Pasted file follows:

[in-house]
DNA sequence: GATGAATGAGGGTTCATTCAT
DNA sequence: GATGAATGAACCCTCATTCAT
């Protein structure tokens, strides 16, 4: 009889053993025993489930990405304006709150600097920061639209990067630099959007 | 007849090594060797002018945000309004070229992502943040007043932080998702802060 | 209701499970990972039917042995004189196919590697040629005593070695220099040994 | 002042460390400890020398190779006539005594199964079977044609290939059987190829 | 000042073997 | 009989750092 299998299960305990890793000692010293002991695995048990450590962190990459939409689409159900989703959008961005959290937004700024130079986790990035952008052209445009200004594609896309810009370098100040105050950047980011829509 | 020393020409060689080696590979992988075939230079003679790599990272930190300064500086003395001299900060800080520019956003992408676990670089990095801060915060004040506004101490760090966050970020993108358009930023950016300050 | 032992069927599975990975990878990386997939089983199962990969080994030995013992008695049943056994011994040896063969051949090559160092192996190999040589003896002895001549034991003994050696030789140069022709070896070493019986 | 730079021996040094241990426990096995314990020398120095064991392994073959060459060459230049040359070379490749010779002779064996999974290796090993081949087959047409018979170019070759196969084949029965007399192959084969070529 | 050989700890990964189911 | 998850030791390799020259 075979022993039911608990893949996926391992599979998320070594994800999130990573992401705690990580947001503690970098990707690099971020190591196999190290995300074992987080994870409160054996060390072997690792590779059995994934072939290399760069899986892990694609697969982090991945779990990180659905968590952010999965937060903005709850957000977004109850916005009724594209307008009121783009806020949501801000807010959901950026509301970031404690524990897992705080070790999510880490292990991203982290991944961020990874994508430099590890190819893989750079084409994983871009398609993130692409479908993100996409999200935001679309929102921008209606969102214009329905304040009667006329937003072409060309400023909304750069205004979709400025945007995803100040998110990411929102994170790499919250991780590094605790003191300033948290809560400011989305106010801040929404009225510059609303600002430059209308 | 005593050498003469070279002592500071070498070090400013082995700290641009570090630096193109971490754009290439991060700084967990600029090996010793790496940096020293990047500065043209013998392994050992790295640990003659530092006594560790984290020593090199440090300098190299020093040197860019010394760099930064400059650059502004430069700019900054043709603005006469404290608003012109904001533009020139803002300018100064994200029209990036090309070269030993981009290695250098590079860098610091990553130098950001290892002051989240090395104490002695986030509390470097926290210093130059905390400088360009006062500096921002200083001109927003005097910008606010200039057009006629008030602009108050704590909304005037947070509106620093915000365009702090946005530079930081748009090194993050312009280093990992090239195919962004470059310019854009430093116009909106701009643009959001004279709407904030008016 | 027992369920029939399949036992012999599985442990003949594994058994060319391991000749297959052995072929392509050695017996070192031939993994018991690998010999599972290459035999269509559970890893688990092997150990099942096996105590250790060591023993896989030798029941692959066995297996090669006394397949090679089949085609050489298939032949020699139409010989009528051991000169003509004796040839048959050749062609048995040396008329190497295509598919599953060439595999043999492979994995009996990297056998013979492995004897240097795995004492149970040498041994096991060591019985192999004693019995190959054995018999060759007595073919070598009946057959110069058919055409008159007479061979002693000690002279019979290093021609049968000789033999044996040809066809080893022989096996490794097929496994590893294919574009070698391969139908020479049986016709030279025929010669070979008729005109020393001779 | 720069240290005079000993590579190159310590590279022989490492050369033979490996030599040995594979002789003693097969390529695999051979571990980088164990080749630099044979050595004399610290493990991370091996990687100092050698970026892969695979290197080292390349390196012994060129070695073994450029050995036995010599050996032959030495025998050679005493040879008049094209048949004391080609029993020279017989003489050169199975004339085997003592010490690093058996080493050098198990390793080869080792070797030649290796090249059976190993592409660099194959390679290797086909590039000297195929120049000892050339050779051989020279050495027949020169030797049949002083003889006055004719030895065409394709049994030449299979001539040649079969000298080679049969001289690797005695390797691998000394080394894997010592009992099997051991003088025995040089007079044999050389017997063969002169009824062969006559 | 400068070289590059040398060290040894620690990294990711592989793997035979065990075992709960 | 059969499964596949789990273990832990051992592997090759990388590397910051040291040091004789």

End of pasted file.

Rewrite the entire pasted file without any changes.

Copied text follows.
[in-house]
DNA sequence: GATGAATGAGGGTTCATTCAT
DNA sequence: GATGAATGAACCCTCATTCAT
């Protein structure tokens, strides 16, 4: 009889053993025993489930990405304006709150600097920061639209990067630099959007 | 007849090594060797002018945000309004070229992502943040007043932080998702802060 | 209701499970990972039917042995004189196919590697040629005593070695220099040994 | 002042460390400890020398190779006539005594199964079977044609290939059987190829 | 000042073997 | 009989750092 299998299960305990890793000692010293002991695995048990450590962190990459939409689409159900989703959008961005959290937004700024130079986790990035952008052209445009200004594609896309810009370098100040105050950047980011829509 | 020393020409060689080696590979992988075939230079003679790599990272930190300064500086003395001299900060800080520019956003992408676990670089990095801060915060004040506004101490760090966050970020993108358009930023950016300050 | 032992069927599975990975990878990386997939089983199962990969080994030995013992008695049943056994011994040896063969051949090559160092192996190999040589003896002895001549034991003994050696030789140069022709070896070493019986 | 730079021996040094241990426990096995314990020398120095064991392994073959060459060459230049040359070379490749010779002779064996999974290796090993081949087959047409018979170019070759196969084949029965007399192959084969070529 | 050989700890990964189911 | 998850030791390799020259 075979022993039911608990893949996926391992599979998320070594994800999130990573992401705690990580947001503690970098990707690099971020190591196999190290995300074992987080994870409160054996060390072997690792590779059995994934072939290399760069899986892990694609697969982090991945779990990180659905968590952010999965937060903005709850957000977004109850916005009724594209307008009121783009806020949501801000807010959901950026509301970031404690524990897992705080070790999510880490292990991203982290991944961020990874994508430099590890190819893989750079084409994983871009398609993130692409479908993100996409999200935001679309929102921008209606969102214009329905304040009667006329937003072409060309400023909304750069205004979709400025945007995803100040998110990411929102994170790499919250991780590094605790003191300033948290809560400011989305106010801040929404009225510059609303600002430059209308 | 005593050498003469070279002592500071070498070090400013082995700290641009570090630096193109971490754009290439991060700084967990600029090996010793790496940096020293990047500065043209013998392994050992790295640990003659530092006594560790984290020593090199440090300098190299020093040197860019010394760099930064400059650059502004430069700019900054043709603005006469404290608003012109904001533009020139803002300018100064994200029209990036090309070269030993981009290695250098590079860098610091990553130098950001290892002051989240090395104490002695986030509390470097926290210093130059905390400088360009006062500096921002200083001109927003005097910008606010200039057009006629008030602009108050704590909304005037947070509106620093915000365009702090946005530079930081748009090194993050312009280093990992090239195919962004470059310019854009430093116009909106701009643009959001004279709407904030008016 | 027992369920029939399949036992012999599985442990003949594994058994060319391991000749297959052995072929392509050695017996070192031939993994018991690998010999599972290459035999269509559970890893688990092997150990099942096996105590250790060591023993896989030798029941692959066995297996090669006394397949090679089949085609050489298939032949020699139409010989009528051991000169003509004796040839048959050749062609048995040396008329190497295509598919599953060439595999043999492979994995009996990297056998013979492995004897240097795995004492149970040498041994096991060591019985192999004693019995190959054995018999060759007595073919070598009946057959110069058919055409008159007479061979002693000690002279019979290093021609049968000789033999044996040809066809080893022989096996490794097929496994590893294919574009070698391969139908020479049986016709030279025929010669070979008729005109020393001779 | 720069240290005079000993590579190159310590590279022989490492050369033979490996030599040995594979002789003693097969390529695999051979571990980088164990080749630099044979050595004399610290493990991370091996990687100092050698970026892969695979290197080292390349390196012994060129070695073994450029050995036995010599050996032959030495025998050679005493040879008049094209048949004391080609029993020279017989003489050169199975004339085997003592010490690093058996080493050098198990390793080869080792070797030649290796090249059976190993592409660099194959390679290797086909590039000297195929120049000892050339050779051989020279050495027949020169030797049949002083003889006055004719030895065409394709049994030449299979001539040649079969000298080679049969001289690797005695390797691998000394080394894997010592009992099997051991003088025995040089007079044999050389017997063969002169009824062969006559 | 400068070289590059040398060290040894620690990294990711592989793997035979065990075992709960 | 059969499964596949789990273990832990051992592997090759990388590397910051040291040091004789």